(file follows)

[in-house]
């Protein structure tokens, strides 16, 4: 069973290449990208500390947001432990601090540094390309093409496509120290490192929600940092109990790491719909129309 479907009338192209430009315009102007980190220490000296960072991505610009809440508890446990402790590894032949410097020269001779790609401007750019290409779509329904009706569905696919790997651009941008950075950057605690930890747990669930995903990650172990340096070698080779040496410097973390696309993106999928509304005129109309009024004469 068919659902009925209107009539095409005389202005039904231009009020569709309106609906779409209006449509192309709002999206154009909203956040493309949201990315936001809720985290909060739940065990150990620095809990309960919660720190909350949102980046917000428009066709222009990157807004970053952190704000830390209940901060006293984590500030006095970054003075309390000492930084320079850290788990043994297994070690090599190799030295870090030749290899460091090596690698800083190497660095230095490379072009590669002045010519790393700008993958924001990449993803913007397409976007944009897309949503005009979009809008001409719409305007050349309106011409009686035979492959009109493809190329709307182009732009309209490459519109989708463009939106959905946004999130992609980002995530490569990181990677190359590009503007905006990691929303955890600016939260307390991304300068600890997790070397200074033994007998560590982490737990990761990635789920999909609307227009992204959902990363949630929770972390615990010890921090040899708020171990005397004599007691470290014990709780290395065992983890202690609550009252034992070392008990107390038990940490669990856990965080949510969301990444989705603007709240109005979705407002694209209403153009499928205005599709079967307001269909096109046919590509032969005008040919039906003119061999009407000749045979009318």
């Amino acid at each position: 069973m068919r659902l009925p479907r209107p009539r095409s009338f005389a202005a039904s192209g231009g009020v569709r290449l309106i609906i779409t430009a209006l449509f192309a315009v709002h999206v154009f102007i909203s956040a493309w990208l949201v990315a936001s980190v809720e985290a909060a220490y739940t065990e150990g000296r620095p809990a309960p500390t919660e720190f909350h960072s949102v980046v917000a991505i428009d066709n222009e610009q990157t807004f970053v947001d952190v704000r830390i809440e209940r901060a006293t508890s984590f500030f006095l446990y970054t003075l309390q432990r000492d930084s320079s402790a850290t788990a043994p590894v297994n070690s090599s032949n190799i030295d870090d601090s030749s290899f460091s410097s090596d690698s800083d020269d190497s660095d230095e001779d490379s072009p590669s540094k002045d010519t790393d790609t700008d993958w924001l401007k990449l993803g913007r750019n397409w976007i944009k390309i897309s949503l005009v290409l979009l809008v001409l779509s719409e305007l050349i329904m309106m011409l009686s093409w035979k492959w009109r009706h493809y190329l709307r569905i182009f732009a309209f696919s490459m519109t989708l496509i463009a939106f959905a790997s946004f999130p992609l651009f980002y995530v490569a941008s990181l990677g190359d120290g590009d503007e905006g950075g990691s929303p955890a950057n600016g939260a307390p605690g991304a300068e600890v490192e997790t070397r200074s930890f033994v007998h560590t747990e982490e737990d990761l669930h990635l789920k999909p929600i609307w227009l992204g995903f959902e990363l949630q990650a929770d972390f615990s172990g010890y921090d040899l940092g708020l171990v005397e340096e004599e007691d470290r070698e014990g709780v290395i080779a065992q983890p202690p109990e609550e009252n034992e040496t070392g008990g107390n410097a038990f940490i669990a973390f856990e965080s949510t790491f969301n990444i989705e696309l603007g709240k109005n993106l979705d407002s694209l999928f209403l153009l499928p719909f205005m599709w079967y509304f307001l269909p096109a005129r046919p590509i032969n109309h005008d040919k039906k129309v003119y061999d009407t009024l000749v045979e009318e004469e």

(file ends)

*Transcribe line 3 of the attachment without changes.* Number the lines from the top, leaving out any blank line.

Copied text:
């Amino acid at each position: 069973m068919r659902l009925p479907r209107p009539r095409s009338f005389a202005a039904s192209g231009g009020v569709r290449l309106i609906i779409t430009a209006l449509f192309a315009v709002h999206v154009f102007i909203s956040a493309w990208l949201v990315a936001s980190v809720e985290a909060a220490y739940t065990e150990g000296r620095p809990a309960p500390t919660e720190f909350h960072s949102v980046v917000a991505i428009d066709n222009e610009q990157t807004f970053v947001d952190v704000r830390i809440e209940r901060a006293t508890s984590f500030f006095l446990y970054t003075l309390q432990r000492d930084s320079s402790a850290t788990a043994p590894v297994n070690s090599s032949n190799i030295d870090d601090s030749s290899f460091s410097s090596d690698s800083d020269d190497s660095d230095e001779d490379s072009p590669s540094k002045d010519t790393d790609t700008d993958w924001l401007k990449l993803g913007r750019n397409w976007i944009k390309i897309s949503l005009v290409l979009l809008v001409l779509s719409e305007l050349i329904m309106m011409l009686s093409w035979k492959w009109r009706h493809y190329l709307r569905i182009f732009a309209f696919s490459m519109t989708l496509i463009a939106f959905a790997s946004f999130p992609l651009f980002y995530v490569a941008s990181l990677g190359d120290g590009d503007e905006g950075g990691s929303p955890a950057n600016g939260a307390p605690g991304a300068e600890v490192e997790t070397r200074s930890f033994v007998h560590t747990e982490e737990d990761l669930h990635l789920k999909p929600i609307w227009l992204g995903f959902e990363l949630q990650a929770d972390f615990s172990g010890y921090d040899l940092g708020l171990v005397e340096e004599e007691d470290r070698e014990g709780v290395i080779a065992q983890p202690p109990e609550e009252n034992e040496t070392g008990g107390n410097a038990f940490i669990a973390f856990e965080s949510t790491f969301n990444i989705e696309l603007g709240k109005n993106l979705d407002s694209l999928f209403l153009l499928p719909f205005m599709w079967y509304f307001l269909p096109a005129r046919p590509i032969n109309h005008d040919k039906k129309v003119y061999d009407t009024l000749v045979e009318e004469e």